Library for displaying remotely administered notifications within a Mac or iPhone app. Similar to Apple's push notifications, but more lightweight and only displayed at app launch time. Perfect for cross-promoting apps or pointing out non-obvious features.
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iNotify is a simple library that allows you to "push" notifications to users of your iPhone or Mac App Store apps that pop up when they open the app. Unlike Apple's built-in push notifications API, these do not appear when the app isn't running (technically, they are pulled by the app rather than pushed), but they require very little in terms of server-side infrastructure or configuration - you simply place a file on some hosted web space somewhere and update it when needed.

The notifications consist of a title, message and optionally a button that sends the user to a URL that can be specified on a per-message basis. 

These notifications are ideal for cross-promoting your apps, or telling users about features that they may have missed.

The notifications can also be used to notify users about new releases, but for this  you would be better off using our iVersion library, which was specifically designed for the purpose and provides a more automated approach. iVersion and iNotify can be used in the same project without interference.

Note that the documentation in this file focusses predominantly on iPhone, but the iNotify library should work equally well on Mac Cocoa apps.


To install iNotify into your app, drag the iNotify.h and .m files into your project.

To enable iNotify in your application you need to instantiate and configure iNotify *before* the app has finished launching. The easiest way to do this is to add the iNotify configuration code in your AppDelegate's initialize method, like this:

+ (void)initialize
	//configure iNotify
	[iNotify sharedInstance].notificationsPlistURL = @"";

The above code represents the minimum configuration needed to make iNotify work, although there are other configuration options you may wish to add (documented below).

You will need to place a plist containing your notification on a web-facing server somewhere. The format of the plist is as follows:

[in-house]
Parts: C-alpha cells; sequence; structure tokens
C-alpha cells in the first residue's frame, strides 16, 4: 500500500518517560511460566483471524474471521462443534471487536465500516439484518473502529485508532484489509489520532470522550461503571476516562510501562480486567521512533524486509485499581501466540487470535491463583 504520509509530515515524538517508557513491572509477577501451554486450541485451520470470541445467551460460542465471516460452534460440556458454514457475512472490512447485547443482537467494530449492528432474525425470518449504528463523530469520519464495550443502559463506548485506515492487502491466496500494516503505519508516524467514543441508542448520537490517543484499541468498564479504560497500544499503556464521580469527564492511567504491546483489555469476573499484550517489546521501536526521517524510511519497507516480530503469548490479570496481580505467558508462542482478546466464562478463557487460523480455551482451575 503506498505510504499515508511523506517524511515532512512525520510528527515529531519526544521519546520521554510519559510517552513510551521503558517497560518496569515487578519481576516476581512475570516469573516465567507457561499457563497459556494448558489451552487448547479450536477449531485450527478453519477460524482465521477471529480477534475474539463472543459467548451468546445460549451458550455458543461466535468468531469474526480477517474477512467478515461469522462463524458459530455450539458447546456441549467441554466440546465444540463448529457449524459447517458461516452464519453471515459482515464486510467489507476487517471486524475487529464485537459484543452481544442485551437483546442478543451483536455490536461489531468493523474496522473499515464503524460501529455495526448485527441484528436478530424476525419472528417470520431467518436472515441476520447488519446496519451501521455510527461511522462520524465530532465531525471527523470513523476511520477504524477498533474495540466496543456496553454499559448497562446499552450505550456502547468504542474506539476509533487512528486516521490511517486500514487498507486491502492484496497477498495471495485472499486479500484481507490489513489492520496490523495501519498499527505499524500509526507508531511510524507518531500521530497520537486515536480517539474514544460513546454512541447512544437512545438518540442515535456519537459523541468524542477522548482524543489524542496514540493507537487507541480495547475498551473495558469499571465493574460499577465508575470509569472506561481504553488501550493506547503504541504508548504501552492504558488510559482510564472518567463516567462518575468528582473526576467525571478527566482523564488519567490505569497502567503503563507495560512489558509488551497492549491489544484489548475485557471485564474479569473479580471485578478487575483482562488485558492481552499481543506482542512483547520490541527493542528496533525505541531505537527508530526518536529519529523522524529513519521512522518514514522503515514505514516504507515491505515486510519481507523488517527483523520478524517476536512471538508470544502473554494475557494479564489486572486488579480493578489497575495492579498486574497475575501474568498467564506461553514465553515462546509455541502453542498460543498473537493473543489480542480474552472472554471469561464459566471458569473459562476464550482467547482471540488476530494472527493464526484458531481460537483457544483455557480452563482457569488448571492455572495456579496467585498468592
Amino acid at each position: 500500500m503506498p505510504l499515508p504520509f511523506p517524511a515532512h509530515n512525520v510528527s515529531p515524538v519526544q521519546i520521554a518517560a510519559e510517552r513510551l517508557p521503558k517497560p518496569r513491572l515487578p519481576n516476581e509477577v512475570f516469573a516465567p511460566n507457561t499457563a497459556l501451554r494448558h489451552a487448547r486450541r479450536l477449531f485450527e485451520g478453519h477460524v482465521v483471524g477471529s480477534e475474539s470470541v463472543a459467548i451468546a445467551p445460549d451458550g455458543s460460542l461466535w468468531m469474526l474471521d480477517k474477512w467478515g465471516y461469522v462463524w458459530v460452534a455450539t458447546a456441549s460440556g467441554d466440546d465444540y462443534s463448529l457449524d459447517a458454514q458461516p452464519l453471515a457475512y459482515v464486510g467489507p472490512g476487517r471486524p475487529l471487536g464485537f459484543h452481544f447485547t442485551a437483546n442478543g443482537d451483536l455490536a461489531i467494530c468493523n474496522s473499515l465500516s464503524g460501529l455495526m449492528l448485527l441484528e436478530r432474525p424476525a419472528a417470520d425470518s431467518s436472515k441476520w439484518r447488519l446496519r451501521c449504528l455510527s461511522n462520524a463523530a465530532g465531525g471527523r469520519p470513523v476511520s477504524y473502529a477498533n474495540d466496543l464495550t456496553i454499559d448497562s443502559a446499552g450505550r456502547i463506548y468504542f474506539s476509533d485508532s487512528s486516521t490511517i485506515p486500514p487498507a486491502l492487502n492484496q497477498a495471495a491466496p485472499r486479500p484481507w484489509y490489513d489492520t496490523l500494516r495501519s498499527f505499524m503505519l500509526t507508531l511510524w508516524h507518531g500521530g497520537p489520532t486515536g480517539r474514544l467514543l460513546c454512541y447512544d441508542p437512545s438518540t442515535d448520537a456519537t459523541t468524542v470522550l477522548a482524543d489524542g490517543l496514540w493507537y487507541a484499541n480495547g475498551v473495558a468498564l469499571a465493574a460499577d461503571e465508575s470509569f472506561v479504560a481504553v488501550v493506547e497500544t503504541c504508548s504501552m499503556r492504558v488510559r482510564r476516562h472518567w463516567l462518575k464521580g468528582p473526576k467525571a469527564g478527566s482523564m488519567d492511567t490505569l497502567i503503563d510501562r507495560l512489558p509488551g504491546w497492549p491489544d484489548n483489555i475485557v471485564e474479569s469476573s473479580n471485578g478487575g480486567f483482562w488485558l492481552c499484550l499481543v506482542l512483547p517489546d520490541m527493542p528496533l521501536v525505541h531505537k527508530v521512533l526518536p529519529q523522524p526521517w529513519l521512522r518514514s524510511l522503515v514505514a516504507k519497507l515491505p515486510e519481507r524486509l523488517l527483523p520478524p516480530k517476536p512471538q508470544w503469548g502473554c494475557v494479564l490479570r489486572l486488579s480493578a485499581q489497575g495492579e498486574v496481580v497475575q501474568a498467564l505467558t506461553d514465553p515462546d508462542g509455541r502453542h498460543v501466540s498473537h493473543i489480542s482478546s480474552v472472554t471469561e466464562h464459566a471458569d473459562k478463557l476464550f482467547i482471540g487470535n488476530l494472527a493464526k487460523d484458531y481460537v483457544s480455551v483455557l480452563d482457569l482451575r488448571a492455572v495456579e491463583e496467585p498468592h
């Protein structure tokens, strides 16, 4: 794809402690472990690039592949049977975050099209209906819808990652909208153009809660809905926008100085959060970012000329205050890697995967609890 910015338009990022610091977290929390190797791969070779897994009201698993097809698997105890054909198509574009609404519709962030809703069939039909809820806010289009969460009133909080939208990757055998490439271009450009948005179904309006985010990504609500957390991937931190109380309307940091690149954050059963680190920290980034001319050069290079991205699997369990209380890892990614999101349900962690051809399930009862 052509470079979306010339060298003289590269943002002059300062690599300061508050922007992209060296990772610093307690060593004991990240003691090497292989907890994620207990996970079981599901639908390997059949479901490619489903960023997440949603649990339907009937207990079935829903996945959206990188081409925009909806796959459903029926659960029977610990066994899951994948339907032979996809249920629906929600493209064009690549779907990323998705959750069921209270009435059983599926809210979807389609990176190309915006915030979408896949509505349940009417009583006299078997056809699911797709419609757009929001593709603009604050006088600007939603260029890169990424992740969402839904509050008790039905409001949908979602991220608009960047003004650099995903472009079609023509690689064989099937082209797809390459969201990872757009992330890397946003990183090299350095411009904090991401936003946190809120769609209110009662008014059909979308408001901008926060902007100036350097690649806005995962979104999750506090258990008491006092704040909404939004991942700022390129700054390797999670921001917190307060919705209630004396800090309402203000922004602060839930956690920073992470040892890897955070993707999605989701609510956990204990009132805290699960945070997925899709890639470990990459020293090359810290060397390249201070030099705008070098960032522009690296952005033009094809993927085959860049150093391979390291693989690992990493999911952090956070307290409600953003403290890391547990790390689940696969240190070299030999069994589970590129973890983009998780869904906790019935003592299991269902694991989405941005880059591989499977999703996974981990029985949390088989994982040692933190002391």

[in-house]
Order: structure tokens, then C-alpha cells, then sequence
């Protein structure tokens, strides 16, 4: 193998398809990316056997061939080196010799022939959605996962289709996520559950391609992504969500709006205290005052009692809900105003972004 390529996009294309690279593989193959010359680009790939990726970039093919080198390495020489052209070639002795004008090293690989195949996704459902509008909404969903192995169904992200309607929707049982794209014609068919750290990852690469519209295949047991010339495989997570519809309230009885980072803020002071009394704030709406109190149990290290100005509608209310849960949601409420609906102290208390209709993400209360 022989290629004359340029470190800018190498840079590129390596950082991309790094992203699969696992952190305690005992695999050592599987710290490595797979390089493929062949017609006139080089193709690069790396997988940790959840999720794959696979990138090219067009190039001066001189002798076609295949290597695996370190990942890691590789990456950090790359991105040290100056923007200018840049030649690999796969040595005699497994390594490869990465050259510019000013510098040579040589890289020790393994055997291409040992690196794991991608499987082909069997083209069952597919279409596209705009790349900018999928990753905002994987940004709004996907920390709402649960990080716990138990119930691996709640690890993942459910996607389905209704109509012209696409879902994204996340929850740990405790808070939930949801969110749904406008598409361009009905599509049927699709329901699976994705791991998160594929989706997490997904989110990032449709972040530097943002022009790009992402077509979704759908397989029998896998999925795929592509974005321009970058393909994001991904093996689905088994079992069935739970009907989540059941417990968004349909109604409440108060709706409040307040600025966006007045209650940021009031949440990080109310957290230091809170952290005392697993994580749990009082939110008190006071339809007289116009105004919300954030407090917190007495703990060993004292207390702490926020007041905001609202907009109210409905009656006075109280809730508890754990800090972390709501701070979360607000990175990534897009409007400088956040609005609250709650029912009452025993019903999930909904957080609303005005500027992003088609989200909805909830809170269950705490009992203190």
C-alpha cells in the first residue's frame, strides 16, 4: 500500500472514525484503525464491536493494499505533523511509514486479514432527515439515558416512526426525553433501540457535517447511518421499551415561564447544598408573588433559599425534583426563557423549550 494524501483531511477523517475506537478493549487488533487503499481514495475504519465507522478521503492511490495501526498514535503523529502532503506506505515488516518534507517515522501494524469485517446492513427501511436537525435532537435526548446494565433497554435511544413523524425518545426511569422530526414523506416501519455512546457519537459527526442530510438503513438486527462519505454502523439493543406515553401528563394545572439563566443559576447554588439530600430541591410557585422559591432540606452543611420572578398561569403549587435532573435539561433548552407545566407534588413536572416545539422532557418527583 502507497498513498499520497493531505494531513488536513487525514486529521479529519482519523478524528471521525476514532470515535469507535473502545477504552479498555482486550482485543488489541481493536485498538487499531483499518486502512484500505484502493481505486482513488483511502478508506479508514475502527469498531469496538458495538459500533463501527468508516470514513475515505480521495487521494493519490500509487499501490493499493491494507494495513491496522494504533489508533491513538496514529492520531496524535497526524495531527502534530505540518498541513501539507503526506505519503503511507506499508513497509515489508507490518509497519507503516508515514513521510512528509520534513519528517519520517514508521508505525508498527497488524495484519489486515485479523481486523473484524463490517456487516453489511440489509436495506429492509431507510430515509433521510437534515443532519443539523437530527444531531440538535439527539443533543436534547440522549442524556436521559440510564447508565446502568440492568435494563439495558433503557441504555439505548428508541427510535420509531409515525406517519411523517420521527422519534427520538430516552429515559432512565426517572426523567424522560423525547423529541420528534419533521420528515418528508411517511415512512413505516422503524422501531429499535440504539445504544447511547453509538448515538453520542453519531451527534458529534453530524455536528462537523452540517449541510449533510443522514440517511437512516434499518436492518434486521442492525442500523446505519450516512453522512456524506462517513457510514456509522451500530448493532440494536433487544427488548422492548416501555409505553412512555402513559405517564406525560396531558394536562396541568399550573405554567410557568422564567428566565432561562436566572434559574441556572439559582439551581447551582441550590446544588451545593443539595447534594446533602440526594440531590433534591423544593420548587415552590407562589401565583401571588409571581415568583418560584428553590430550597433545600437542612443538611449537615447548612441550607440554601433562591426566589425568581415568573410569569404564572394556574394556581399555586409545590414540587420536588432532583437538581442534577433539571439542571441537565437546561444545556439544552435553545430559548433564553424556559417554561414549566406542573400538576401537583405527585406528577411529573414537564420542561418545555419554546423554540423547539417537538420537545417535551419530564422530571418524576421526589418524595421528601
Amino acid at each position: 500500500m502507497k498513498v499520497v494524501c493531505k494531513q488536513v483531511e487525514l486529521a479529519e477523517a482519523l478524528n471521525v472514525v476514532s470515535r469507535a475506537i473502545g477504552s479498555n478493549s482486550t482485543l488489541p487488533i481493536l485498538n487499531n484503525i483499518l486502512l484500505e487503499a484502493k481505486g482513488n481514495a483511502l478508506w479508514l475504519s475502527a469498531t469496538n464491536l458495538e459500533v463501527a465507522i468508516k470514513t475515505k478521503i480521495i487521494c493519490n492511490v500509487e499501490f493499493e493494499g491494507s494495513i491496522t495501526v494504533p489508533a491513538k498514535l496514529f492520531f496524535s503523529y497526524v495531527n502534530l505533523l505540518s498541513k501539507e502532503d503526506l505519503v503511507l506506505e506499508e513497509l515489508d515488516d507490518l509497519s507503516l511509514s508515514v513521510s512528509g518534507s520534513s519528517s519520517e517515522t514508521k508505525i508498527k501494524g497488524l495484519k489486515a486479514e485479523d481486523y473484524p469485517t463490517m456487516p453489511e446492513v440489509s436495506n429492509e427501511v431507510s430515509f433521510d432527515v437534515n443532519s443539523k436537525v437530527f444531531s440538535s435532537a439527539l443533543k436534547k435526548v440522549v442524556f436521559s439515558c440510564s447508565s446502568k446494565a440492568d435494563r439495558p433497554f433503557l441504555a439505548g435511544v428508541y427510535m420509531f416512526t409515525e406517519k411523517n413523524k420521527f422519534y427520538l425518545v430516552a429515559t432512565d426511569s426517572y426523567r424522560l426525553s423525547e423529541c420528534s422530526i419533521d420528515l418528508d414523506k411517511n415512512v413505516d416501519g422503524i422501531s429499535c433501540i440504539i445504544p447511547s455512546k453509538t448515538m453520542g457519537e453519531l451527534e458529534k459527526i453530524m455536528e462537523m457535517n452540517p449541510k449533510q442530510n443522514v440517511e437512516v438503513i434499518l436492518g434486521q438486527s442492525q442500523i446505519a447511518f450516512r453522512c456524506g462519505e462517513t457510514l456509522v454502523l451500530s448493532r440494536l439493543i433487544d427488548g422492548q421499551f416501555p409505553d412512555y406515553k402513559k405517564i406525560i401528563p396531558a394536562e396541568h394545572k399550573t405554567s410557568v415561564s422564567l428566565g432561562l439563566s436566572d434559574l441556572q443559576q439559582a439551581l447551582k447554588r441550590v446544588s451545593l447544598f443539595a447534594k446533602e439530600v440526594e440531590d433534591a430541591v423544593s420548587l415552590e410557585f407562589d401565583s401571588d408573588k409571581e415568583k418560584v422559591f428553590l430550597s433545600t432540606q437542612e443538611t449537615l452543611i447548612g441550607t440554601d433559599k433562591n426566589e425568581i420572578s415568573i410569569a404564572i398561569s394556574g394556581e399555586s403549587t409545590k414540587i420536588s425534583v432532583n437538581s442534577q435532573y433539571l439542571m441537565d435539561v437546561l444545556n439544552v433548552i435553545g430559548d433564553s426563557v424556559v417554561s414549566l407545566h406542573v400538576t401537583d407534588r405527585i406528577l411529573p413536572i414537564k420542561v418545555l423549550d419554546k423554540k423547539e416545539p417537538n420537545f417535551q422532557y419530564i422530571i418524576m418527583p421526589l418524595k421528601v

<?xml version="1.0" encoding="UTF-8"?>
<!DOCTYPE plist PUBLIC "-//Apple//DTD PLIST 1.0//EN" "">
<plist version="1.0">
		<string>Some notification title</string>
		<string>Some notification message</string>
		<string>Some other notification title</string>
		<string>Some other notification message</string>
		<string>Find Out More...</string>

The root node of the plist is a dictionary containing one or more key/item pairs. Each item represents a particular notification message.

The key for each value can be anything, but best practice is to use a date in the form YYYY/MM/DD. The reason for this is that the messages will be displayed in reverse-alphanumeric sorting order by key, so by using dates like this, your messages will be shown in reverse chronological order each time the app is launched, starting with the newest (you can configure iNotify to show them oldest-first instead if you prefer).

If you are likely to send more than one message per day, you may wish to adjust the naming scheme by adding the time or an extra digit to the end of the date, or adopt a different scheme such as keying each message with an ascending digit or letter sequence.

Once messages get old or irrelevant, you should remove them from the plist to reduce download time for users. Don't adopt the practice of leaving all your messages in the file indefinitely. Also, DO NOT re-use message keys after you delete the old notification messages, as users who have already viewed the message for that key will never see any message that uses the same key.

Each value should be a dictionary containing the following items:

Title - the title of the promotional message
Message - the notification message
ActionURL (optional) - a URL relating to the notification
ActionButton (optional) - the label of the button that opens the URL

If the ActionURL is omitted, the message will not feature an action button but will simply have an OK button to dismiss the message. If the ActionURL is included, but ActionButton is omitted, the action button's text will default to whatever is specified in the iNotify configuration constants.

Note that the ActionURL can be used to launch other apps, or to trigger behaviour within your app by specifying a custom URL schema handler.


To configure iNotify, there are a number of properties of the iNotify class that can alter the behaviour and appearance. These should be mostly self-
explanatory, but key ones are documented below:

notificationsPlistURL - This is the URL that iNotify will check for new notification messages. For testing purposes, you may wish to create a separate copy of the file at a different address and use a build constant to switch which version the app points at.

showOldestFirst - this boolean can be used to toggle whether notifications are shown newest-first (the default) or oldest-first.

showOnFirstLaunch - when a user first installs your app, you may not want to bombard them with popup alerts. Use this option to disable notifications from showing the first time the app launches (set to NO by default).

checkPeriod - Sets how frequently the app will check for new notification messages. This is measured in days but can be set to a fractional value. Set this to a higher value to avoid excessive traffic to your server. A value of zero means the app will check every time it's launched. Default is 0.5 days.

remindPeriod - How long the app should wait before reminding a user of a notification after they select the "remind me later" option. A value of zero means the app will remind the user every launch. Note that this value supersedes the check period, so once a reminder is set, the app won't check for notifications during the reminder period, even if additional notifications are added in the meantime. Default is 1 day.